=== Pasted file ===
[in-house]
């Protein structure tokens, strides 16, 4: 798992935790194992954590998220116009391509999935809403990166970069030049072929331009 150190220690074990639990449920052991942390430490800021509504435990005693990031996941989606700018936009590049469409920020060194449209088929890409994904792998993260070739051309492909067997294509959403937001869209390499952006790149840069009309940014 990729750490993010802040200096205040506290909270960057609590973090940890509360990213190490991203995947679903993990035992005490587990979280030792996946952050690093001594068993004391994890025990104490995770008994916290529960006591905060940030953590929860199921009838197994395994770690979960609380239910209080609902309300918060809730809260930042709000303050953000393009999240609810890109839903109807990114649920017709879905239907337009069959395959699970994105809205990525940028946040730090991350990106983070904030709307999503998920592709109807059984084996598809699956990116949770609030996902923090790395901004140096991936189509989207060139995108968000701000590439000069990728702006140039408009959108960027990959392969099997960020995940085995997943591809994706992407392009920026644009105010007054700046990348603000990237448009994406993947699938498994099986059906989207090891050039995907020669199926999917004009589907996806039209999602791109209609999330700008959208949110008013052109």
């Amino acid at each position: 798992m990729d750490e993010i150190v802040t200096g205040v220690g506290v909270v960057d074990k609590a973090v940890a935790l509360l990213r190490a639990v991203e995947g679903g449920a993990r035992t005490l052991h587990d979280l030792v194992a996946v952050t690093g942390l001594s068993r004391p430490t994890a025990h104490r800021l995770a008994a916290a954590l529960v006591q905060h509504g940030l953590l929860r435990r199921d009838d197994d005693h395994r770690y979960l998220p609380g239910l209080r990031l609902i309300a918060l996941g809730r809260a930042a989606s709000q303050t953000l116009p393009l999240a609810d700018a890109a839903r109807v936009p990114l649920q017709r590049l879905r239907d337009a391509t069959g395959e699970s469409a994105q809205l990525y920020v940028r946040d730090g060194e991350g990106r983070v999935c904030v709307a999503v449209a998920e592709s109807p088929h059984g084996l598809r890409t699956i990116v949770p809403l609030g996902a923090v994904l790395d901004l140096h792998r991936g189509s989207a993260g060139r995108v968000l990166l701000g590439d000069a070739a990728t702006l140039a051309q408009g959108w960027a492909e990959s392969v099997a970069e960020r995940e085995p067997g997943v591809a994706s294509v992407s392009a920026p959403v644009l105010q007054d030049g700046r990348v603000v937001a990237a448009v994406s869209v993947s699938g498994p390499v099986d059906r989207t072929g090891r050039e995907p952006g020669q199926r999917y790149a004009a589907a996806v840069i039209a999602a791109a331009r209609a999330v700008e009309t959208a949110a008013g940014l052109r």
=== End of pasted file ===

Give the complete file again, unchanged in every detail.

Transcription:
[in-house]
């Protein structure tokens, strides 16, 4: 798992935790194992954590998220116009391509999935809403990166970069030049072929331009 150190220690074990639990449920052991942390430490800021509504435990005693990031996941989606700018936009590049469409920020060194449209088929890409994904792998993260070739051309492909067997294509959403937001869209390499952006790149840069009309940014 990729750490993010802040200096205040506290909270960057609590973090940890509360990213190490991203995947679903993990035992005490587990979280030792996946952050690093001594068993004391994890025990104490995770008994916290529960006591905060940030953590929860199921009838197994395994770690979960609380239910209080609902309300918060809730809260930042709000303050953000393009999240609810890109839903109807990114649920017709879905239907337009069959395959699970994105809205990525940028946040730090991350990106983070904030709307999503998920592709109807059984084996598809699956990116949770609030996902923090790395901004140096991936189509989207060139995108968000701000590439000069990728702006140039408009959108960027990959392969099997960020995940085995997943591809994706992407392009920026644009105010007054700046990348603000990237448009994406993947699938498994099986059906989207090891050039995907020669199926999917004009589907996806039209999602791109209609999330700008959208949110008013052109």
């Amino acid at each position: 798992m990729d750490e993010i150190v802040t200096g205040v220690g506290v909270v960057d074990k609590a973090v940890a935790l509360l990213r190490a639990v991203e995947g679903g449920a993990r035992t005490l052991h587990d979280l030792v194992a996946v952050t690093g942390l001594s068993r004391p430490t994890a025990h104490r800021l995770a008994a916290a954590l529960v006591q905060h509504g940030l953590l929860r435990r199921d009838d197994d005693h395994r770690y979960l998220p609380g239910l209080r990031l609902i309300a918060l996941g809730r809260a930042a989606s709000q303050t953000l116009p393009l999240a609810d700018a890109a839903r109807v936009p990114l649920q017709r590049l879905r239907d337009a391509t069959g395959e699970s469409a994105q809205l990525y920020v940028r946040d730090g060194e991350g990106r983070v999935c904030v709307a999503v449209a998920e592709s109807p088929h059984g084996l598809r890409t699956i990116v949770p809403l609030g996902a923090v994904l790395d901004l140096h792998r991936g189509s989207a993260g060139r995108v968000l990166l701000g590439d000069a070739a990728t702006l140039a051309q408009g959108w960027a492909e990959s392969v099997a970069e960020r995940e085995p067997g997943v591809a994706s294509v992407s392009a920026p959403v644009l105010q007054d030049g700046r990348v603000v937001a990237a448009v994406s869209v993947s699938g498994p390499v099986d059906r989207t072929g090891r050039e995907p952006g020669q199926r999917y790149a004009a589907a996806v840069i039209a999602a791109a331009r209609a999330v700008e009309t959208a949110a008013g940014l052109r």